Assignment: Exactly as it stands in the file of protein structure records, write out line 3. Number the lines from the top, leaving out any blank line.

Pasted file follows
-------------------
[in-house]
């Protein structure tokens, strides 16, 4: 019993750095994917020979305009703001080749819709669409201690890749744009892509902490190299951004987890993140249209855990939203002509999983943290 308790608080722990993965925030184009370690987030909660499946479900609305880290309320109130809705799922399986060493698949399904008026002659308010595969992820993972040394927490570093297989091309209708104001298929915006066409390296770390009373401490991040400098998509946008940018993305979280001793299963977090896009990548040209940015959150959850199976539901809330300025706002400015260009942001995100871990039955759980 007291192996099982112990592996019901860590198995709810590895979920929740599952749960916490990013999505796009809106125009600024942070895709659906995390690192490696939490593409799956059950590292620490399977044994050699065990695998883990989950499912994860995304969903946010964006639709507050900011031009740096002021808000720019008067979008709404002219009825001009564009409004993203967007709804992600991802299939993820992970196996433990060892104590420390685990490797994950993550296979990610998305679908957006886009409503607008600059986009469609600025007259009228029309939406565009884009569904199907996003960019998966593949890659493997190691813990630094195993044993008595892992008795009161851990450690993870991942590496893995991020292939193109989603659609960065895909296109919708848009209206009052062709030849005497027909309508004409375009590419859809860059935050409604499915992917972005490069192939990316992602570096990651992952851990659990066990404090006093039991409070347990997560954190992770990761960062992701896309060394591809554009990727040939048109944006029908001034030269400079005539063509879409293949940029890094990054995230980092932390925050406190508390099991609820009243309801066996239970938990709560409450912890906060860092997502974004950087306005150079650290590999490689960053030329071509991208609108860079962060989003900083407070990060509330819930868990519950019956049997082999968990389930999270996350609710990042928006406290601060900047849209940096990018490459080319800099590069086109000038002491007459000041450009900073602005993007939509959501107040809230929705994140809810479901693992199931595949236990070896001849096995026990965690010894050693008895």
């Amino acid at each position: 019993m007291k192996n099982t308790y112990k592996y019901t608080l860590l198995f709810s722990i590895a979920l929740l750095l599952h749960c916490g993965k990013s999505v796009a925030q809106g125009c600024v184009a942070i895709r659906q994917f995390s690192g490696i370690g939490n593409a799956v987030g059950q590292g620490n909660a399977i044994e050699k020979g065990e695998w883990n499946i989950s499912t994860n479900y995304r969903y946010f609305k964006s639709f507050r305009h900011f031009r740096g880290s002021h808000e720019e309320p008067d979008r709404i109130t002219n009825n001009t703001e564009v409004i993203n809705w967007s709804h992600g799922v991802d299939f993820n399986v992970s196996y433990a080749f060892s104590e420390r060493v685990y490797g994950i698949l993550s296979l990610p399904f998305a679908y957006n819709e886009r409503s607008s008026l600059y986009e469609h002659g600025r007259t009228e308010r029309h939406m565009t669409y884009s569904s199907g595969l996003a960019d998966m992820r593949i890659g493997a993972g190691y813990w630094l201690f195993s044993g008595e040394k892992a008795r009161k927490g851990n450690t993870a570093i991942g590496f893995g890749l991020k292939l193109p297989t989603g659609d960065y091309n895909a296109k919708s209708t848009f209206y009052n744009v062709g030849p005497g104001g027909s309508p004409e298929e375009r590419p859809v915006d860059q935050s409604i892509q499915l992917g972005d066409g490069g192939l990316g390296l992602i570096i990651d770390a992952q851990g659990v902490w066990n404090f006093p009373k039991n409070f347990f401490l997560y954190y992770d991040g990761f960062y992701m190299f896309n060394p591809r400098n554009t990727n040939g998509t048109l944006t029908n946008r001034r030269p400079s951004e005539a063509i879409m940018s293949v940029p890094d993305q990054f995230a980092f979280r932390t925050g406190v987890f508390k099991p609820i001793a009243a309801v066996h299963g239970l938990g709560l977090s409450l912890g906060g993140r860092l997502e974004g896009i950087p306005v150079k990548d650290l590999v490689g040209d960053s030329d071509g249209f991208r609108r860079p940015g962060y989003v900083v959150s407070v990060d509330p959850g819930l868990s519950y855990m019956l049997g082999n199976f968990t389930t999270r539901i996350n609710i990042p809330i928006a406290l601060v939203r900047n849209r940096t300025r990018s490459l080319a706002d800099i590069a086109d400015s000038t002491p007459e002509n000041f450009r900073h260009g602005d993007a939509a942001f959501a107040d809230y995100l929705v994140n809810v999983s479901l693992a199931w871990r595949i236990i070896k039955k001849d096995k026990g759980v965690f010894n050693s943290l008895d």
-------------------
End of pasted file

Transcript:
């Amino acid at each position: 019993m007291k192996n099982t308790y112990k592996y019901t608080l860590l198995f709810s722990i590895a979920l929740l750095l599952h749960c916490g993965k990013s999505v796009a925030q809106g125009c600024v184009a942070i895709r659906q994917f995390s690192g490696i370690g939490n593409a799956v987030g059950q590292g620490n909660a399977i044994e050699k020979g065990e695998w883990n499946i989950s499912t994860n479900y995304r969903y946010f609305k964006s639709f507050r305009h900011f031009r740096g880290s002021h808000e720019e309320p008067d979008r709404i109130t002219n009825n001009t703001e564009v409004i993203n809705w967007s709804h992600g799922v991802d299939f993820n399986v992970s196996y433990a080749f060892s104590e420390r060493v685990y490797g994950i698949l993550s296979l990610p399904f998305a679908y957006n819709e886009r409503s607008s008026l600059y986009e469609h002659g600025r007259t009228e308010r029309h939406m565009t669409y884009s569904s199907g595969l996003a960019d998966m992820r593949i890659g493997a993972g190691y813990w630094l201690f195993s044993g008595e040394k892992a008795r009161k927490g851990n450690t993870a570093i991942g590496f893995g890749l991020k292939l193109p297989t989603g659609d960065y091309n895909a296109k919708s209708t848009f209206y009052n744009v062709g030849p005497g104001g027909s309508p004409e298929e375009r590419p859809v915006d860059q935050s409604i892509q499915l992917g972005d066409g490069g192939l990316g390296l992602i570096i990651d770390a992952q851990g659990v902490w066990n404090f006093p009373k039991n409070f347990f401490l997560y954190y992770d991040g990761f960062y992701m190299f896309n060394p591809r400098n554009t990727n040939g998509t048109l944006t029908n946008r001034r030269p400079s951004e005539a063509i879409m940018s293949v940029p890094d993305q990054f995230a980092f979280r932390t925050g406190v987890f508390k099991p609820i001793a009243a309801v066996h299963g239970l938990g709560l977090s409450l912890g906060g993140r860092l997502e974004g896009i950087p306005v150079k990548d650290l590999v490689g040209d960053s030329d071509g249209f991208r609108r860079p940015g962060y989003v900083v959150s407070v990060d509330p959850g819930l868990s519950y855990m019956l049997g082999n199976f968990t389930t999270r539901i996350n609710i990042p809330i928006a406290l601060v939203r900047n849209r940096t300025r990018s490459l080319a706002d800099i590069a086109d400015s000038t002491p007459e002509n000041f450009r900073h260009g602005d993007a939509a942001f959501a107040d809230y995100l929705v994140n809810v999983s479901l693992a199931w871990r595949i236990i070896k039955k001849d096995k026990g759980v965690f010894n050693s943290l008895d």